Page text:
The dreaded lesson plan. I don’t know of a single teacher who likes to write them. They seem quite inauthentic, really. Educational and psychological theorists tell us that we should begin our lesson plans “with the end in mind;” What do we really want our students to learn during this lesson? Often, however, we begin with the question, “What standards do we have to meet?” It is this latter question that illustrates why lesson planning is so hated. Despite some of our best efforts to create meaningful learning experience for students, we teachers often think about what our students “need to know and be able to do” rather than our own professional connections to the material. What got me thinking about this disconnect was a quote by Richardson (2001, p. 35) in Hatch’s (2002) Doing Qualitative Research in Education Settings. Richardson explains, “I write because I want to find something out. I write in order to learn something that I did not know before I wrote it” (p. 212). When is the last time you wrote a lesson plan and learned something for yourself?
I’ve decided to try an experiment this semester, one involving a lot of reading and some reflection. I’ve decided to take one of my classes and completely redesign it, learning new material, new more-constructivist instructional strategies, and new technologies. What I’ve discovered so far is that I can’t write in the lesson plan format at first. The whole format is too procedural for me and doesn’t let me work through some of the conceptual, theoretical, or practical details the way that I would normally think about writing a paper, journal, or other more prosy piece. This discovery actually came as a shock to me because, as a former middle school teacher with multiple preps, I think I’m really good at creating lesson plans.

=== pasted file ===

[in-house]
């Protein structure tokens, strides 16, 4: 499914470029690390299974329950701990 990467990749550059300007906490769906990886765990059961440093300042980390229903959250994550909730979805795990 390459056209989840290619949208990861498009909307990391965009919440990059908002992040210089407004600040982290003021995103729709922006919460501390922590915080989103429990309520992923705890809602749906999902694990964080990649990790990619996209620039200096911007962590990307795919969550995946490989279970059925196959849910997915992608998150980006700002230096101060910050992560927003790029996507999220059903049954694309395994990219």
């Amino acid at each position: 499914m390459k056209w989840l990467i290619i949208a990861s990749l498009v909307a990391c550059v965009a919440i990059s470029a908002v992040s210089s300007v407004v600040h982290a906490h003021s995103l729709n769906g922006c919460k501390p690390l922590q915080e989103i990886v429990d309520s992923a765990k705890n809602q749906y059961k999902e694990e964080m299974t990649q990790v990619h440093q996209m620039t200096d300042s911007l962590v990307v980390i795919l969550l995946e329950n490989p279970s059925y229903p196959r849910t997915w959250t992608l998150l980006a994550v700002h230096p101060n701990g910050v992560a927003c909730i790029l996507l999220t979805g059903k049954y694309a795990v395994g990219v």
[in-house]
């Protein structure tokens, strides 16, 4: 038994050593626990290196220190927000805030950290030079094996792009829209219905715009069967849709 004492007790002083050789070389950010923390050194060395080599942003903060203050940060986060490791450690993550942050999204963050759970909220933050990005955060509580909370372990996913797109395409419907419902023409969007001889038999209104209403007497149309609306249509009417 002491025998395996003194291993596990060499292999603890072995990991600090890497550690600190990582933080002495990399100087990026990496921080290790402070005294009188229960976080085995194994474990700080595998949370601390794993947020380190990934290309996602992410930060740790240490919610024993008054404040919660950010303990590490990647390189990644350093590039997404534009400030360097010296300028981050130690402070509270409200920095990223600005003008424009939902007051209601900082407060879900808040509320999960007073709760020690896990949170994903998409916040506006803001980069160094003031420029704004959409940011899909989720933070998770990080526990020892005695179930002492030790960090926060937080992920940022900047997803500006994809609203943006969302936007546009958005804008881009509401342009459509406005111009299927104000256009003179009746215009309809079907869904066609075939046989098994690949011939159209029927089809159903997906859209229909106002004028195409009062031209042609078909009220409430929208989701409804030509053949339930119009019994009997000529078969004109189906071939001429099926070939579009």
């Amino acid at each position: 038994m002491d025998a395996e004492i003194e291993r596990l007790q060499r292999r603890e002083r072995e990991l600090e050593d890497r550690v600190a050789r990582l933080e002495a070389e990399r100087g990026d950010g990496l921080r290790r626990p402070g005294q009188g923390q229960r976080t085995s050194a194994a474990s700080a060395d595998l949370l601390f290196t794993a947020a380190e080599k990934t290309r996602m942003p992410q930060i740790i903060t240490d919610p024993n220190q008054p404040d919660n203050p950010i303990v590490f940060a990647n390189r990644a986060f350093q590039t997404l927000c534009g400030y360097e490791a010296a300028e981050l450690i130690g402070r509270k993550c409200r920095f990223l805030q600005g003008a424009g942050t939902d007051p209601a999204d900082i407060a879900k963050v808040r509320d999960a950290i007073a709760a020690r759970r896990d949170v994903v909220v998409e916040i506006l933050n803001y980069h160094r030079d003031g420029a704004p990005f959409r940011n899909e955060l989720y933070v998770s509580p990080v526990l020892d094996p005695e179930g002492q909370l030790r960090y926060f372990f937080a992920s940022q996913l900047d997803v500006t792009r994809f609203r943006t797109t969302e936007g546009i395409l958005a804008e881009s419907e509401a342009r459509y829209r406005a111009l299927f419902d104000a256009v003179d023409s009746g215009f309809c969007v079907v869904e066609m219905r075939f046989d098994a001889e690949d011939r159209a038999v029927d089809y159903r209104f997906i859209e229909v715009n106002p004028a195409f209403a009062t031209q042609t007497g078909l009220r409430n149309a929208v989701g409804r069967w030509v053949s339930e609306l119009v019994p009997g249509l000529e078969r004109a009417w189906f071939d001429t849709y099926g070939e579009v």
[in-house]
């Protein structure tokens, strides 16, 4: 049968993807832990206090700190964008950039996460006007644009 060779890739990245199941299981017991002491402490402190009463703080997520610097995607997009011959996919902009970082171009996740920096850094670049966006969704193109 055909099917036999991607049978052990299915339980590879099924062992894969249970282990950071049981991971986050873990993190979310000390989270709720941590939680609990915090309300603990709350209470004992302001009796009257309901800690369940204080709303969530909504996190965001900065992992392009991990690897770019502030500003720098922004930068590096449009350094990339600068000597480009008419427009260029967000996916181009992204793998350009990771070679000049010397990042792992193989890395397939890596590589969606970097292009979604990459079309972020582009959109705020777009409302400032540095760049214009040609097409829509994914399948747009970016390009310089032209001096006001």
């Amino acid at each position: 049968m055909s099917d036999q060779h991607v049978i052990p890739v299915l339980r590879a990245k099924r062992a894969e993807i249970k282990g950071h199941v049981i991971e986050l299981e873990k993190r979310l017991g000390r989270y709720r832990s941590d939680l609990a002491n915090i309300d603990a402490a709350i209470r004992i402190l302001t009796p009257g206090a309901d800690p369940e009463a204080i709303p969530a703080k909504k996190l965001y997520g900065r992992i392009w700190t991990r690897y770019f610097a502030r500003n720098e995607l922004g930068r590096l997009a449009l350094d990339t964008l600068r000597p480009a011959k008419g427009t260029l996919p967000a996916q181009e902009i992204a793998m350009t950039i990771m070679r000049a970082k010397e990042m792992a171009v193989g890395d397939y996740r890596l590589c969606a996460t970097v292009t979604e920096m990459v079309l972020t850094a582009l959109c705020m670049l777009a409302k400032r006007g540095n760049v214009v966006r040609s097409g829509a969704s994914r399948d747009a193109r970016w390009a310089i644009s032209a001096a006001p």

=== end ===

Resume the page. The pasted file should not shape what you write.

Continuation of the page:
The more I’ve thought about this whole process, though, the more I think that lesson planning might be more like creating a PowerPoint. A PowerPoint may not be powerful or have a point without the creator first working through all of the details and pathways behind the major concepts. Watching a PowerPoint presentation without an argument is like reading a social studies textbook… a whole lot of facts that are quickly forgotten for more important, meaningful information.
So, here’s what I’m trying and I challenge you to do the same:
1. Select a class for which you have a particular passion.
2. Instead of getting right to your lesson plans, write/journal/draw/score an argument for each lesson you will teach.
3. Once you have your argument down, create an activity that enable your students to make their own argument.
4. NOW, write your lesson plan.
5. After you teach, add two more sections to your creation in Step #2:
a. What did you learn from your students?
b. Your conclusions about the topic under study.
This is going to take a lot of work. I’m just getting started and I’ve caught myself trying to skip some steps. However, this process just seems right to me… it feels more real and intellectually stimulating. I’ll let you know how my semester goes. If you try it, I’d love to hear what you find!